A climate sceptic blogger leaked part of a draft version of the IPCC’s Assessment Report 5 by Working Group 1, due to be published in September 2013, claiming that the report contained an admission that solar effects accounted for observed climate change.
Prof Corinne Le Quéré, Professor of Climate Change Science and Policy at the University of East Anglia and Lead Author for IPCC WG1, 3rd, 4th and 5th (ongoing) assessment reports
“The evidence for man-made climate change is overwhelming, and there is nothing in the draft IPCC report leaked today that suggests the contrary.
“The conclusions from the last report published in 2007 remain the same: that most of the 0.8 degree warming observed in the past century is due the increase in carbon emissions from burning fossil fuels and other human activities, and the sun’s contribution to this increase was small.
“The new assessment is underway, and tearing it apart before the new consensus has been reached will only create confusion. That’s not what we want. We want clarity about the state of understanding of climate change; we want robust evidence and conclusions, and clear information about the remaining uncertainties and what they mean. We want this so the public and policy makers can make informed decisions on what to do about climate change for the benefit of all.”
Prof Chris Rapley, Professor of Climate Science at University College London, said:
“People have to decide who they believe. Personally I do not find it at all convincing that the IPCC documents undermine the case for man-made climate change; in fact the opposite, the leaked material appears to lend more support than ever to the science.
“My feeling is that journalists and the public won’t be fooled by this. What we all need is careful evaluation of the evidence to support prudent actions for a better future.”
Prof Piers Forster, Professor of Climate Change at the University of Leeds, said:
“The original leak grabbed some out-of context text about the solar influence on climate and claimed that IPCC scientists at last admit to a cosmic ray cause of climate change. In fact, since the last IPCC report there has been some very nice work at CERN that rigorously tests an important part of the cosmic ray theory and finds a clear cosmic ray effect on cloud formation – but crucially it is very unlikely to be a large enough effect to influence 20th century climate change.
“Although this may seem like a ‘leak’, the draft IPCC reports are not kept secret and the review process is open. The rationale in not disseminating the findings until the final version is complete is to try and iron out all the errors and inconsistencies which might be inadvertently included. Personally, I would be happy if the whole IPCC process were even more open and public, and I think we as scientists need to explore how we can best match the development of measured critical arguments with those of the Twitter generation.”
Bob Ward, policy and communications director at the Grantham Research Institute on Climate Change and the Environment at London School of Economics and Political Science, said:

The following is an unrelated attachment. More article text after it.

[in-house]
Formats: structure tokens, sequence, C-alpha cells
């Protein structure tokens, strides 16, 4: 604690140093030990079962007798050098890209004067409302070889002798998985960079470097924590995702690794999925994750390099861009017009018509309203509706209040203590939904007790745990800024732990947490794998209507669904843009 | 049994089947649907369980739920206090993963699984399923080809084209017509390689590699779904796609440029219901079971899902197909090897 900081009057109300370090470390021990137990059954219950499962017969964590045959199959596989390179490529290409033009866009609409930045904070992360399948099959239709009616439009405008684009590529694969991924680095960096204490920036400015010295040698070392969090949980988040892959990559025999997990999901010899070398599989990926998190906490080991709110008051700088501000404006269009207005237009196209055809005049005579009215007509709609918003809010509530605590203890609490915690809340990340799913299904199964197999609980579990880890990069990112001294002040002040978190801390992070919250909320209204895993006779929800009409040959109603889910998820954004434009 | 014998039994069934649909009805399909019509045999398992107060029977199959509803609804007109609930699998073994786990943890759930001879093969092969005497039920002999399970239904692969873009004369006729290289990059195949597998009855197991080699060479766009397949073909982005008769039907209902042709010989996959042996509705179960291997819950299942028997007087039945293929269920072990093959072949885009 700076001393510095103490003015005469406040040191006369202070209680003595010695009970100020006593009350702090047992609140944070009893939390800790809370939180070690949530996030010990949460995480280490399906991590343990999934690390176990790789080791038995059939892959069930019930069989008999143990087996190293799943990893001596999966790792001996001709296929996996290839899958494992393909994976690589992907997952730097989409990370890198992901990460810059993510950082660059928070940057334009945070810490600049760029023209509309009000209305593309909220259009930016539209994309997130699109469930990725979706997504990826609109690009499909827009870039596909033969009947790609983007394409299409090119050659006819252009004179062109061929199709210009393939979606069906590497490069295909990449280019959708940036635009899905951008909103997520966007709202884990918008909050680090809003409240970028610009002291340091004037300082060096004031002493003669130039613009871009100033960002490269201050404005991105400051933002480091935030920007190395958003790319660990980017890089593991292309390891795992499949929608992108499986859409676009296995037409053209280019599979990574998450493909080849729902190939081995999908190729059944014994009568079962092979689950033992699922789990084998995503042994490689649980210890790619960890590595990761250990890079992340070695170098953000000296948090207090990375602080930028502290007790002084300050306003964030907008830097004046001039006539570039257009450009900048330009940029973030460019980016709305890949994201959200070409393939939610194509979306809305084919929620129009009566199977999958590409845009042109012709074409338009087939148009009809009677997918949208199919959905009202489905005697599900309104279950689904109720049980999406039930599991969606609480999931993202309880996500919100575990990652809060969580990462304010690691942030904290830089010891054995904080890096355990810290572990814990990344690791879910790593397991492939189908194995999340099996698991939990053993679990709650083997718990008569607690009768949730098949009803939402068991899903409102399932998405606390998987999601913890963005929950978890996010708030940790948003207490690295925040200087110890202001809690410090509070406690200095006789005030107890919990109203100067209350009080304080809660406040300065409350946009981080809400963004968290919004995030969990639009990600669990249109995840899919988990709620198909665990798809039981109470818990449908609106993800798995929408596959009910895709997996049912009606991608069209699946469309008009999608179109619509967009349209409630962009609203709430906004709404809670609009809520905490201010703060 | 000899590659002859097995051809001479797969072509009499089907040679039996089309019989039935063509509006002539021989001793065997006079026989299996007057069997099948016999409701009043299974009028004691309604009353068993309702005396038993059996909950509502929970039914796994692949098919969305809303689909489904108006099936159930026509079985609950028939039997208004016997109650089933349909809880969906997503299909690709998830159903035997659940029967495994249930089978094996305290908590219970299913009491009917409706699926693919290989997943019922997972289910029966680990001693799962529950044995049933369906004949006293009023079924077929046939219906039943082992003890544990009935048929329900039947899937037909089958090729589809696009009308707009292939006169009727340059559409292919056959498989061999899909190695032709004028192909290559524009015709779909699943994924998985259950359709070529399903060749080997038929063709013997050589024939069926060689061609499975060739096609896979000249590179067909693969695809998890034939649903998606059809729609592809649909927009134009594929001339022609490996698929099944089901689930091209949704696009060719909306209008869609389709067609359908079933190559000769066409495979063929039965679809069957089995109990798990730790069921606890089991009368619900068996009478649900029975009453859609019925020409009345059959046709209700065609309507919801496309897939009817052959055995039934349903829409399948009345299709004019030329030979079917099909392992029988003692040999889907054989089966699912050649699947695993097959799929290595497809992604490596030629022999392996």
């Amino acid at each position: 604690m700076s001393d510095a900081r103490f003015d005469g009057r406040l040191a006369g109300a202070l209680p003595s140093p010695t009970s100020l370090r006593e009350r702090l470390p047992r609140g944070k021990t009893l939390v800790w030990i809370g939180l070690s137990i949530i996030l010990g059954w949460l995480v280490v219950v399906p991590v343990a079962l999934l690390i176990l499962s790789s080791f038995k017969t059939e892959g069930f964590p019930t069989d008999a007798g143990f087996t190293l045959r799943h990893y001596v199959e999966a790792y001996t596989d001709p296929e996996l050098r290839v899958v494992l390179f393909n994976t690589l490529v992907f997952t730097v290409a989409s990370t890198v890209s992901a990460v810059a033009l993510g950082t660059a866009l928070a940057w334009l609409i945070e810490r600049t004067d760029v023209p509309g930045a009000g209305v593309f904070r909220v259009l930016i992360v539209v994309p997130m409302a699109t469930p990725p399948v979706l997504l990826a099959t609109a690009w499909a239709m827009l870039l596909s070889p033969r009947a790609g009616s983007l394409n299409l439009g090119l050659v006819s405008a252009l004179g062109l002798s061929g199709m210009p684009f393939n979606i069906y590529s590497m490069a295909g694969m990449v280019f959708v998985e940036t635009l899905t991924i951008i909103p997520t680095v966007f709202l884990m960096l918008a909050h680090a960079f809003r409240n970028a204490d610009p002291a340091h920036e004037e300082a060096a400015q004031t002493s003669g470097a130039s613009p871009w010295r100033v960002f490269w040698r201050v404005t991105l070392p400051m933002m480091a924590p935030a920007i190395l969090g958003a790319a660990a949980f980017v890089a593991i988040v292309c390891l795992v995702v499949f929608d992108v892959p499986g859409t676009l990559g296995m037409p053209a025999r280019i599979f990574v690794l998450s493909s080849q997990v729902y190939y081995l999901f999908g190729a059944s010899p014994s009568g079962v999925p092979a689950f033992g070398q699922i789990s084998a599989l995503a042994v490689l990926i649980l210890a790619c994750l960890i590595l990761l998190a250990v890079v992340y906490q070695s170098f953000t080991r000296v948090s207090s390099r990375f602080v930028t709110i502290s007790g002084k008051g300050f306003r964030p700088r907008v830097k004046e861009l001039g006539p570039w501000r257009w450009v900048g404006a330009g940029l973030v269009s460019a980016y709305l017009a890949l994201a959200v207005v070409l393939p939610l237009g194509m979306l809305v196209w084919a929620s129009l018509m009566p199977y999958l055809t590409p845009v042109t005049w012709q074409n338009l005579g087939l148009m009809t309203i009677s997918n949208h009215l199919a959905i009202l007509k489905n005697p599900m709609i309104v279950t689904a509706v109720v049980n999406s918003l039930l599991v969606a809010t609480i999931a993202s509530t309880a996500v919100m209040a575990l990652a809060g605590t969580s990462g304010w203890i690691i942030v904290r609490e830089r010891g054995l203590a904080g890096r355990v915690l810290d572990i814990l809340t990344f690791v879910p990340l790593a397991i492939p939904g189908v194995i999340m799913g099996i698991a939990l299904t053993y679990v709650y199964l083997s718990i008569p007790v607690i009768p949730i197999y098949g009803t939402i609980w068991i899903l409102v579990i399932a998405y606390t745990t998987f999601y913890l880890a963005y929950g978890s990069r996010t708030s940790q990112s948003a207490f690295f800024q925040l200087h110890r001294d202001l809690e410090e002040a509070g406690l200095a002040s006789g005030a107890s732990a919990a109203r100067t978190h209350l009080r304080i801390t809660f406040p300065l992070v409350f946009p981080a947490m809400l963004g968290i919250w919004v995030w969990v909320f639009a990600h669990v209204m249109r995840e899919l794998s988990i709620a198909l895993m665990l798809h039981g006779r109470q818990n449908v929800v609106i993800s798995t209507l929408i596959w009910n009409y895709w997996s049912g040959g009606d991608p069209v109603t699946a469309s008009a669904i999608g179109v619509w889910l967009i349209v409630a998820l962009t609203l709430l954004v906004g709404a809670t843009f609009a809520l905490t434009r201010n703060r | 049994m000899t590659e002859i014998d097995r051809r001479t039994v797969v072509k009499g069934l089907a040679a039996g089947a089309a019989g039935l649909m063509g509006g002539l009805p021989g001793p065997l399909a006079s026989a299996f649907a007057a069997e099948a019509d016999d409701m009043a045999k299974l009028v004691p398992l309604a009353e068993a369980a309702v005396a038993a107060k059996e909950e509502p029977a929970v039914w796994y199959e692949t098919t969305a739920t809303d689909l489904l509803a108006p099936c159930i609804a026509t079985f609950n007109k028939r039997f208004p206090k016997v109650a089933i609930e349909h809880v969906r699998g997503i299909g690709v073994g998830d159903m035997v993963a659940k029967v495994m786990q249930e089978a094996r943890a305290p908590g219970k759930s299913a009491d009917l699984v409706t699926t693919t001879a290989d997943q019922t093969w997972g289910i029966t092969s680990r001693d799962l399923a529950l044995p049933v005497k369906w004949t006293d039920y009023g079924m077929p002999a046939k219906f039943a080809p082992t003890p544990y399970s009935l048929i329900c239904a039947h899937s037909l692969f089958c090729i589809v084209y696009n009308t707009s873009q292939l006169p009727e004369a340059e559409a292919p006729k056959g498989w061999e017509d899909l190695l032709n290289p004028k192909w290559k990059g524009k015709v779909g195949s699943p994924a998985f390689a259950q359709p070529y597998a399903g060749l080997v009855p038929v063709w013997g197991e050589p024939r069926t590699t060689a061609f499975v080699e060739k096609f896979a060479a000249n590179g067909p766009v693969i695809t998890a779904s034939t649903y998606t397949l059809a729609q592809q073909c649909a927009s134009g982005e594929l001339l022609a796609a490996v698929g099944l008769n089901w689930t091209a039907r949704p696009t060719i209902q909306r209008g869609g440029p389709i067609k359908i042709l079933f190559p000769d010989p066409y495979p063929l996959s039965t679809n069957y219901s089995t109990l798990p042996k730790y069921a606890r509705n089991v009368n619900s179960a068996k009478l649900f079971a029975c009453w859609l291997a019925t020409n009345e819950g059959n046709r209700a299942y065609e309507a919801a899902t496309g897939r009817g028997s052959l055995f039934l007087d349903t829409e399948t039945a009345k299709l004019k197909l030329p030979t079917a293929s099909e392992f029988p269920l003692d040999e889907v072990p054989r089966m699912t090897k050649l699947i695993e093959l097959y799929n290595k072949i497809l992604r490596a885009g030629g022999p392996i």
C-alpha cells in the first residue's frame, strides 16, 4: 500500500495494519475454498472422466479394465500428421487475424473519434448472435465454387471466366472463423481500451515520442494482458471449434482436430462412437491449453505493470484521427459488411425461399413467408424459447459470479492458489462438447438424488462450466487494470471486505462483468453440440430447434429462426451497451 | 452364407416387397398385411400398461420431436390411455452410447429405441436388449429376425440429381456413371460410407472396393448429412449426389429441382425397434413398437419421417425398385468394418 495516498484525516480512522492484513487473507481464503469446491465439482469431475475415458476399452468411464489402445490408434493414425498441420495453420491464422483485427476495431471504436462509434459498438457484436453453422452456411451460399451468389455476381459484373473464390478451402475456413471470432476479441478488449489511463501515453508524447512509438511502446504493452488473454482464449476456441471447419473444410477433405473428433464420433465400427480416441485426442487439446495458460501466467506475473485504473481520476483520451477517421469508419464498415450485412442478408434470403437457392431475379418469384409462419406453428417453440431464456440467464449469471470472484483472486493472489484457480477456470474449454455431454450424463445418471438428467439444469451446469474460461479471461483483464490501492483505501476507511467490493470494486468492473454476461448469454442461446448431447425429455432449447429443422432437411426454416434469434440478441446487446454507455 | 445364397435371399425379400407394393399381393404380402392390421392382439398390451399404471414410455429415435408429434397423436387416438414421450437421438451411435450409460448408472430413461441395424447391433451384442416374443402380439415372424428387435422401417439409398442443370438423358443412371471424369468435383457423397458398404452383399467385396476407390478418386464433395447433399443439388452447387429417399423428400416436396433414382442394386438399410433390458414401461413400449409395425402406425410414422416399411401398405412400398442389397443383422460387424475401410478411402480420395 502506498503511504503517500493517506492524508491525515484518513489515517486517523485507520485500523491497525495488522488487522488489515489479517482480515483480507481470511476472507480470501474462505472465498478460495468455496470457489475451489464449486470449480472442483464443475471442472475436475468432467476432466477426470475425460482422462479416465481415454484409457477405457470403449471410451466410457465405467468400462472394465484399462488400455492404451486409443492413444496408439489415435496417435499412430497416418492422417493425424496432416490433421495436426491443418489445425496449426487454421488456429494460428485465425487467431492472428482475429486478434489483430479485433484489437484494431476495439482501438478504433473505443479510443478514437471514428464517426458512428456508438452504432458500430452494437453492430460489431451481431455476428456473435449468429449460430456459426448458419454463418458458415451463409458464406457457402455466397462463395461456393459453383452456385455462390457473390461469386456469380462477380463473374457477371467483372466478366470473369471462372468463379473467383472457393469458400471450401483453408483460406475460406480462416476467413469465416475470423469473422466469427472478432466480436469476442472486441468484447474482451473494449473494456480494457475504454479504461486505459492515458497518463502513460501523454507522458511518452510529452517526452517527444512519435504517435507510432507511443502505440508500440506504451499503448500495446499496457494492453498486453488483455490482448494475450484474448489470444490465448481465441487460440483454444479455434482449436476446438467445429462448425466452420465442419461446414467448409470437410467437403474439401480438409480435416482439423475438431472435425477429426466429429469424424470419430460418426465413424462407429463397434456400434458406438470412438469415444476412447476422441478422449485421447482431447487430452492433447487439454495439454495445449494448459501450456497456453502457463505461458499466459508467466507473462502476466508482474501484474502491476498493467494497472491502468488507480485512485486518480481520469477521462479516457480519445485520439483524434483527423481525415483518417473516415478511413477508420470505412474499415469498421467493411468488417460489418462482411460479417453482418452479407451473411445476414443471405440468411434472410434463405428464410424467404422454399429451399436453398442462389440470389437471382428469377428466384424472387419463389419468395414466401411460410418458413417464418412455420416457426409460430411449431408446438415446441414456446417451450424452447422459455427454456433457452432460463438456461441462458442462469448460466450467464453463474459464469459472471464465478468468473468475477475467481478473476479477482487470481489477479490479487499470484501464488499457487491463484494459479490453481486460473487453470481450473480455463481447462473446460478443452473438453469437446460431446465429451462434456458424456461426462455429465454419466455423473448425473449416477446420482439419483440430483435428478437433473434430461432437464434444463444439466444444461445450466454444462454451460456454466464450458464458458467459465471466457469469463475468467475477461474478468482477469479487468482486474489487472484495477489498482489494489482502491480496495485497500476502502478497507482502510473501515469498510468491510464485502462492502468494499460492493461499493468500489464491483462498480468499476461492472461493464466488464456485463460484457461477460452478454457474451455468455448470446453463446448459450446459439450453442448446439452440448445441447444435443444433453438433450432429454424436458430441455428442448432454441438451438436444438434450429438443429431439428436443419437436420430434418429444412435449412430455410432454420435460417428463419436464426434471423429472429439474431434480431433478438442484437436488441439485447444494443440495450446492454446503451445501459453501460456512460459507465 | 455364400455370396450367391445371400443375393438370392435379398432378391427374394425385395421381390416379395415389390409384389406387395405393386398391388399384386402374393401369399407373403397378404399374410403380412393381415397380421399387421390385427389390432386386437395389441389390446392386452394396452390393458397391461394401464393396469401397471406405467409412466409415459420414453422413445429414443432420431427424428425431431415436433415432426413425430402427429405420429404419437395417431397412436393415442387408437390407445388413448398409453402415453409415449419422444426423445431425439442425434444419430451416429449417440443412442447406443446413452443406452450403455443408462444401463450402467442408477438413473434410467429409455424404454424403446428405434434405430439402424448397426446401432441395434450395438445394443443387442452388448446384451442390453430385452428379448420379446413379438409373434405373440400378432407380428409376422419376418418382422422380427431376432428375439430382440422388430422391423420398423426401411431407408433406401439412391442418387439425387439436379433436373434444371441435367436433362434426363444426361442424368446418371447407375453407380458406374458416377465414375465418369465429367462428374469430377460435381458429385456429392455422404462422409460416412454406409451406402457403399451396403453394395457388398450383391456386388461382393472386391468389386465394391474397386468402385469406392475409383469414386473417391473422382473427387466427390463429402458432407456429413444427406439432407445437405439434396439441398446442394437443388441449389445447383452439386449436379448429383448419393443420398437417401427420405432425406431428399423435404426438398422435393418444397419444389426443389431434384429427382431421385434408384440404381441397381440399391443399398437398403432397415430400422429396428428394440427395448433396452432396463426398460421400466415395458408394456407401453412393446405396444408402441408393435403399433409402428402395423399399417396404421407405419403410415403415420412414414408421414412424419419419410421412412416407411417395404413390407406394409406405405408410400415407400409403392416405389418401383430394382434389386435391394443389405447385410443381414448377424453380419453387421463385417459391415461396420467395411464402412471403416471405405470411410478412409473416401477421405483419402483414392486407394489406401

“As a registered reviewer of the IPCC report, I condemn the decision by a climate change ‘sceptic’ to violate the confidentiality of the review process. The review of the IPCC report is being carried out in line with the principles of peer review which operate throughout academic science, including an expectation of high standards of ethical behaviour by reviewers. It is disappointing, if not surprising, that climate change ‘sceptics’ have been unable to meet these high standards of ethical behaviour.
“The ‘sceptic’ who leaked the draft report has also attempted to misrepresent its contents by cherry-picking quotes out of context to try to give the impression that it endorses the idea that global warming is driven by a decline in cosmic rays from outer space. In fact, the draft report concludes that there are strong arguments against the cosmic ray theory, while there is compelling evidence that greenhouse gas emissions are driving the unequivocal rise in global average temperature.”
“It is very important that the IPCC acts swiftly and decisively to defend the integrity of the report and counteracts attempts by climate change ‘sceptics’ to misrepresent its contents. The IPCC must show that it has learned from recent crises and does not allow arguments about due process to prevent it from engaging effectively with the blogosphere and 24-hour news media.”
Prof Bill McGuire, Professor of Geophysical & Climate Hazards at University College London and contributing author on the recent IPCC report on climate change and extreme events, said:
“Alex Rawls’ interpretation of what IPCC5 says is quite simply wrong. In fact, while temperatures have been ramping up in recent decades, solar activity has been pretty subdued, so any interaction with cosmic rays is clearly having minimal – if any – effects. IPCC AR5 reiterates what we can be absolutely certain of: that contemporary climate change is not a natural process, but the consequence of human activities.”